Numbers, numbers: 17 was the quantity of minutes remaining between the arrival of my late-running Stansted Express on platform 3 and the departure of Ryanair flight 8592 from gate 46. As I walked on board, row 16 had the elusive empty seat at an emergency exit row, which signifies three precious extra inches of legroom. But the lady in front of me grabbed it, as she was perfectly entitled to do – even though she appeared to be only around 5ft 4in and therefore not in a position to maximise the benefit. She also had the regulation one bag. Unfortunately, all the lockers were full, and it could not be stowed under the seat in front of her because she was in an emergency exit row. So the steward cheerfully stuffed it in front of my seat in row 15 – the first time I have had legroom subtracted.

A small inconvenience, which is what you expect on Ryanair in return for cheap flying. And nothing compared with the upset of the poor young woman who boarded the Boeing in tears.

Ryanair romances have flourished across Europe thanks to the Irish carrier offering fares low enough to sustain long-distance relationships. But on this occasion, those whom Ryanair hath joined together were put asunder by the airline.

The lady and her fiancé were planning to marry the following day in south-west France, which is why they were flying from Stansted to Bergerac. But he was stopped at the gate because of a numerical irregularity. So she was obliged to walk down the aisle of the 737, but hopefully not the wedding ceremony, alone.

The problem: online check-in. Most airlines that offer this facility, such as British Airways and easyJet, ask for a minimum of information. Ryanair, in contrast, demands to know the number and expiry date of your passport. If you enter a digit incorrectly, you will be stopped at the gate and prevented from boarding – even if you are due to wed the following day. The ground staff who apply these rules so rigidly are, as they explain, only obeying orders. The procedures are laid down by Ryanair's head office. Which begs the question: why are the rules so strict, and applied so inflexibly?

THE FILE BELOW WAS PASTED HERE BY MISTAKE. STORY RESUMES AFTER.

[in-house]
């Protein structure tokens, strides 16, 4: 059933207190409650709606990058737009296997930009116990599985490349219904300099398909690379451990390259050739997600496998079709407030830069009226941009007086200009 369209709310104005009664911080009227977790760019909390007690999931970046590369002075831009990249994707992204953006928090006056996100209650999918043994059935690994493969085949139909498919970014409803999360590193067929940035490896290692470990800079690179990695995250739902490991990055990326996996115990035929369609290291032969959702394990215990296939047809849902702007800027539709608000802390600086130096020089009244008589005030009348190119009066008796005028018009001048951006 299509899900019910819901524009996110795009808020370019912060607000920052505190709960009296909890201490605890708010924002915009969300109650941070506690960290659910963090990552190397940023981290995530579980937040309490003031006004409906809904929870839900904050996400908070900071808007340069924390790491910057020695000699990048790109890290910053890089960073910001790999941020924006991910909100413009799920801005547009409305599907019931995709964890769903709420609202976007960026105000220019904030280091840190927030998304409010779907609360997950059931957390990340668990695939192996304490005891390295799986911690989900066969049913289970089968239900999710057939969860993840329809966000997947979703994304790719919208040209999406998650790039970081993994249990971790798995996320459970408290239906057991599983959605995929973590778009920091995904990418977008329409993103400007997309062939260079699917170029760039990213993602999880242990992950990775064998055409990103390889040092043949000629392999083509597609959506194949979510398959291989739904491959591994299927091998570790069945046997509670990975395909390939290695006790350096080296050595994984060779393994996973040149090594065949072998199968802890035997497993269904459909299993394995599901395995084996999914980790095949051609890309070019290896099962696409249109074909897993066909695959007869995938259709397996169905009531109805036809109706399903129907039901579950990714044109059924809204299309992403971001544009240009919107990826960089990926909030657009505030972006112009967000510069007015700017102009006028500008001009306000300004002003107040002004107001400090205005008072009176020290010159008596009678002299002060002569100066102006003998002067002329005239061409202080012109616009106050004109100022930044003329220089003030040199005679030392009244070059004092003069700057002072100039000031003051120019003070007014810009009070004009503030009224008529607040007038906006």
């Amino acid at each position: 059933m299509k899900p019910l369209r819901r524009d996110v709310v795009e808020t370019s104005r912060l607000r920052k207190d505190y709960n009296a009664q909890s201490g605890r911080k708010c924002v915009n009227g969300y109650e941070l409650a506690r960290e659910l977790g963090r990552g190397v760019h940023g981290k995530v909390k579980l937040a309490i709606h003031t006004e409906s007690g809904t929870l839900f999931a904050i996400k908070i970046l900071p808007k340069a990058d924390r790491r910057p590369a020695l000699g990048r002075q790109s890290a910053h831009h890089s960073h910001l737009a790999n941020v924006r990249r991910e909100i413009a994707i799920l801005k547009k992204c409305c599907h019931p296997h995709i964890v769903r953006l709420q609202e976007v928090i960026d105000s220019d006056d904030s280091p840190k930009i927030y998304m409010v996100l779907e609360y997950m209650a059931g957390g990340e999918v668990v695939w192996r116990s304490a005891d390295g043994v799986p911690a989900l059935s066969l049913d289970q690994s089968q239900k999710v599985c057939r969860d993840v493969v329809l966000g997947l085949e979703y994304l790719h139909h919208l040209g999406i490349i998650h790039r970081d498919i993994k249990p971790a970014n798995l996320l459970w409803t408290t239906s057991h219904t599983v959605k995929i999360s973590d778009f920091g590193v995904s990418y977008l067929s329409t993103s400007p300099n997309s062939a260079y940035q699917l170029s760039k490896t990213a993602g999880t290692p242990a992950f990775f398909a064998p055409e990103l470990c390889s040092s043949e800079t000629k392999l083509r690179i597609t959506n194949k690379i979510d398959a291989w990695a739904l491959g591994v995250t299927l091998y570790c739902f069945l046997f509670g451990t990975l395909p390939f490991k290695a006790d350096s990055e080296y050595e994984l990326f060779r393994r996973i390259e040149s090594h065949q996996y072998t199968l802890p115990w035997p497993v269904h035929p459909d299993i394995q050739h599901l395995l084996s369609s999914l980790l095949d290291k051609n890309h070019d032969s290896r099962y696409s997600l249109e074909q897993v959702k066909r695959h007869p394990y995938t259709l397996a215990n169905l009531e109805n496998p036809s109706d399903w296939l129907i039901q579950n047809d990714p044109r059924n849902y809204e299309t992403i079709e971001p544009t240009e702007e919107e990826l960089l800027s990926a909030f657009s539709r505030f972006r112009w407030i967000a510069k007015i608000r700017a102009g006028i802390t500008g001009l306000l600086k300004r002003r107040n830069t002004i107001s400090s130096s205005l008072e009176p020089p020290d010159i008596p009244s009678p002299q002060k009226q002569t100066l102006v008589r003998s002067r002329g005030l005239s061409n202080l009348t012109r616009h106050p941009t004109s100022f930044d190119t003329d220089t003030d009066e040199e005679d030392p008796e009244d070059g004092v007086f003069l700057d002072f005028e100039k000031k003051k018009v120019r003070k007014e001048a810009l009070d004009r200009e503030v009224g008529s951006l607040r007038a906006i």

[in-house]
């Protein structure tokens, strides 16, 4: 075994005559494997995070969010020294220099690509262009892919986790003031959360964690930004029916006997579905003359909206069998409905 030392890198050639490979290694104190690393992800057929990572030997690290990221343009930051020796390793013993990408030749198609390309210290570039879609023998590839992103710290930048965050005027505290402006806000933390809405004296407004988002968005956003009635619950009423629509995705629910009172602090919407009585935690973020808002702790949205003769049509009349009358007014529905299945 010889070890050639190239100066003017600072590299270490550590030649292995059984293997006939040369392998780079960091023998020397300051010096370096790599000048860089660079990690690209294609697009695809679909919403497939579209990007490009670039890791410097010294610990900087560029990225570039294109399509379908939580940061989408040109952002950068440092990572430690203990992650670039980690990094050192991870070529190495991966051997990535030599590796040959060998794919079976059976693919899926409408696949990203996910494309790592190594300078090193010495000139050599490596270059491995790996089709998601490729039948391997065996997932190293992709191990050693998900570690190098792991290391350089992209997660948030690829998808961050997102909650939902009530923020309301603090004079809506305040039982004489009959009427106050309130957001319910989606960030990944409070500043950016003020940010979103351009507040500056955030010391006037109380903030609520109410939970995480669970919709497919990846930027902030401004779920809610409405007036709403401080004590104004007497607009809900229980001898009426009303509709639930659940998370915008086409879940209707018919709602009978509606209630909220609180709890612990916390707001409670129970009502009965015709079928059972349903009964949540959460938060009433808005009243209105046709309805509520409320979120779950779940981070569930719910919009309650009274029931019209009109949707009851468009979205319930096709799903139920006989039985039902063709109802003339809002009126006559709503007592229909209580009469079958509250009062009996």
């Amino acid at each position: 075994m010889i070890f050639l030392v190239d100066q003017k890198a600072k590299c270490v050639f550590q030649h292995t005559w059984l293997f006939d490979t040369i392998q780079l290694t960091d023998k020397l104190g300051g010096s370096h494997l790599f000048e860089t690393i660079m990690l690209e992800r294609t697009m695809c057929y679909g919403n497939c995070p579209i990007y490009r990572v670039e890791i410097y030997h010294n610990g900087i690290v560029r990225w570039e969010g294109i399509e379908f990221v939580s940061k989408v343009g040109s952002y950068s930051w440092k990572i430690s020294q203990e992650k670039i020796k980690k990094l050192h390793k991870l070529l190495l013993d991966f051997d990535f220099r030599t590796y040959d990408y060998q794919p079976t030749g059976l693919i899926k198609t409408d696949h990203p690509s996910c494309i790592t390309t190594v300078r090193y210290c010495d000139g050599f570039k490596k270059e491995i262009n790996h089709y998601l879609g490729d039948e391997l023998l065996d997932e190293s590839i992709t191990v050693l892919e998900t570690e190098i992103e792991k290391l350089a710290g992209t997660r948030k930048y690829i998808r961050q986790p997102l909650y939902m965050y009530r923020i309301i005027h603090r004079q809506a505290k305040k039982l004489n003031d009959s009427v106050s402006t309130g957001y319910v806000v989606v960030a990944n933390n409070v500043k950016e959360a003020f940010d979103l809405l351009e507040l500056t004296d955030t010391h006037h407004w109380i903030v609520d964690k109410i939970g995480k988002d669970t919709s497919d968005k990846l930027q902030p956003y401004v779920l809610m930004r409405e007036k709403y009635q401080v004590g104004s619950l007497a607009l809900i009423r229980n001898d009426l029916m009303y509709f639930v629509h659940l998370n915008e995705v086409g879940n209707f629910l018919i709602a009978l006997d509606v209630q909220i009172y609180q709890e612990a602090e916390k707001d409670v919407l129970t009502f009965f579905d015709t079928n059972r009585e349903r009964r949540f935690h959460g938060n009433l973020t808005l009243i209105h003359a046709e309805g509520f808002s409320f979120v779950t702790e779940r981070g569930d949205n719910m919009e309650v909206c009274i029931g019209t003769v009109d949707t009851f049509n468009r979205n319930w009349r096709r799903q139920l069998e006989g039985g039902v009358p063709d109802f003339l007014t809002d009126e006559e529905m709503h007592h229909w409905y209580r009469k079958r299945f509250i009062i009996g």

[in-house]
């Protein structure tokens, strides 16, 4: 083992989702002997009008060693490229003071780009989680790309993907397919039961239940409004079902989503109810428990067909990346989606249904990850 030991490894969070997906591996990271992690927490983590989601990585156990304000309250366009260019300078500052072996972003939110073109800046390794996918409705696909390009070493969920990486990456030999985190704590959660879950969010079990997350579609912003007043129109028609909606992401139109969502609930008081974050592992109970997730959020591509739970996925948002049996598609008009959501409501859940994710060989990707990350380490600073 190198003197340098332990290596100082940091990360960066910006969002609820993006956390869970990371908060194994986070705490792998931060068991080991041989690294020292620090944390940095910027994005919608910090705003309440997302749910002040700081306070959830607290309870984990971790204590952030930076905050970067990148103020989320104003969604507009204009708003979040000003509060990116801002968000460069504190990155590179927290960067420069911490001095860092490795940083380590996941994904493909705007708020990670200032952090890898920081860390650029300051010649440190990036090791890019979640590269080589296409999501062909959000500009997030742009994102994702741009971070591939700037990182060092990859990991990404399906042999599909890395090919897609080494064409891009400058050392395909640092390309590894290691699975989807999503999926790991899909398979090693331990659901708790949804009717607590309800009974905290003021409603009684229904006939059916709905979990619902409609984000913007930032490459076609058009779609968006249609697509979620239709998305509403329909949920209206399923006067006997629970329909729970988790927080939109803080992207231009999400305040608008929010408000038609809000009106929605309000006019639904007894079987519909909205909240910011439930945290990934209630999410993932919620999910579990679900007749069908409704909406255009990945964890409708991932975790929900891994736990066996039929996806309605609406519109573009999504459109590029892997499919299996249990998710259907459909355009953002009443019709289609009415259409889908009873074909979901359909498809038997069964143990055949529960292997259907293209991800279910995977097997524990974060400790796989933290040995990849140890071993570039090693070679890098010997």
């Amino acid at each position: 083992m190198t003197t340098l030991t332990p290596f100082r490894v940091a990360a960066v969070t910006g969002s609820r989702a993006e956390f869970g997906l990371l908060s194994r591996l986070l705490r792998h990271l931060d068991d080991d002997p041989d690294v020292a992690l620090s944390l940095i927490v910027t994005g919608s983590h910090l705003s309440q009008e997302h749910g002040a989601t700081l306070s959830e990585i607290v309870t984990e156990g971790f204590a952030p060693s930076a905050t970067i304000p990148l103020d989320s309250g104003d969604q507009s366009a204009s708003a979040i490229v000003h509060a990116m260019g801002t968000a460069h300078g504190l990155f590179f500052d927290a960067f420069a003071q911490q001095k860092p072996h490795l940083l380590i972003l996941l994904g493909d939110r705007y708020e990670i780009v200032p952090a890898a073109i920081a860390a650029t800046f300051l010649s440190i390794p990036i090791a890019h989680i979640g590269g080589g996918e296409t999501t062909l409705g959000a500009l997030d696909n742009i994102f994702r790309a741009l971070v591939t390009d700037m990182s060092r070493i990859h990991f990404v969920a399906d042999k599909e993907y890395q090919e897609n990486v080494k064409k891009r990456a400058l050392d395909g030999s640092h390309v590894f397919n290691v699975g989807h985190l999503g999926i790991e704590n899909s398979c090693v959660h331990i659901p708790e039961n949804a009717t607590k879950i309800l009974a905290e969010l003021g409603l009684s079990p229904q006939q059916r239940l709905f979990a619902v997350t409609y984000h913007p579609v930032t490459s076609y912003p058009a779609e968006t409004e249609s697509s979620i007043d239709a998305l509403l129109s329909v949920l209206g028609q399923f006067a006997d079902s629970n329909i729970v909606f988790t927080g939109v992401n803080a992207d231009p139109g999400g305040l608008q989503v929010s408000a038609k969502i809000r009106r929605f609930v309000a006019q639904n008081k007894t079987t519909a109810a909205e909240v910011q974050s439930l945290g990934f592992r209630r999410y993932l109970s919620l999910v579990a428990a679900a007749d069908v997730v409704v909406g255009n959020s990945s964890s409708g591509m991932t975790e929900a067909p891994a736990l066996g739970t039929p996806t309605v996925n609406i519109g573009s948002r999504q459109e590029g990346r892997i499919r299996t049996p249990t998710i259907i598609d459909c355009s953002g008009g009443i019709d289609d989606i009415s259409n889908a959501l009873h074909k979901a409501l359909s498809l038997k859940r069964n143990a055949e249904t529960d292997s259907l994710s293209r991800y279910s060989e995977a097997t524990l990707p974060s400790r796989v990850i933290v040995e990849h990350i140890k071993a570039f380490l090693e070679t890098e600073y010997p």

Sometimes the reason given by staff is "security", though this is the reddest of herrings. Most governments still have no interest in whether the numbers on your boarding pass match those on your passport. (Indeed, for flights within the UK there is no legal requirement to produce ID – the airlines insist upon it only to try to stop people selling unwanted tickets.) The only requirement is that every passenger has been screened by security.

Some Ryanair passengers who have fallen victim to numerical imprecision maintain this is a money-making ruse by the airline. Inexactitude can certainly prove expensive: buying a new flight on the day usually runs to hundreds of pounds. The carrier earns not only this handsome fare, but also pockets all the taxes, fees and charges from your original flight. Yet at the heart (if that is not an unfortunate word on this particular date) of the zero-tolerance policy is Ryanair's uncompromising attitude about its business model. If you, the passenger, do everything right, you will be able to fly reasonably cheaply. Get anything wrong, though, as you jump through the operational hoops, and you risk logistical and financial meltdown.

The boarding pass for my flight to Bergerac read "Gate closes 13:20", which was half an hour before the scheduled departure time. At the time the gate officially closed, I was stuck with plenty of other people on the Stansted "Express" beside a field somewhere in Hertfordshire. But it was still worth a sprint when the train finally arrived, because I have never known a Ryanair flight where the gate has opened half-an-hour ahead of departure, let alone closed. I arrived at the gate nine minutes before departure time, and squeezed through the door just as it closed.

Web check-in saves cash as well as time: £4.75 for every flight. I reckon travellers would grudgingly pay, say, a £50 "fine" at the gate if they get a digit wrong. But in the absence of such a "get-out-of-Stansted" ploy, the gloomy groom was obliged to return to the ticket desk to try to buy a seat on the imminent flight to Limoges, hoping to make it to the Mairie on time for the wedding. The course of true love can expect to be diverted when Ryanair gets involved.

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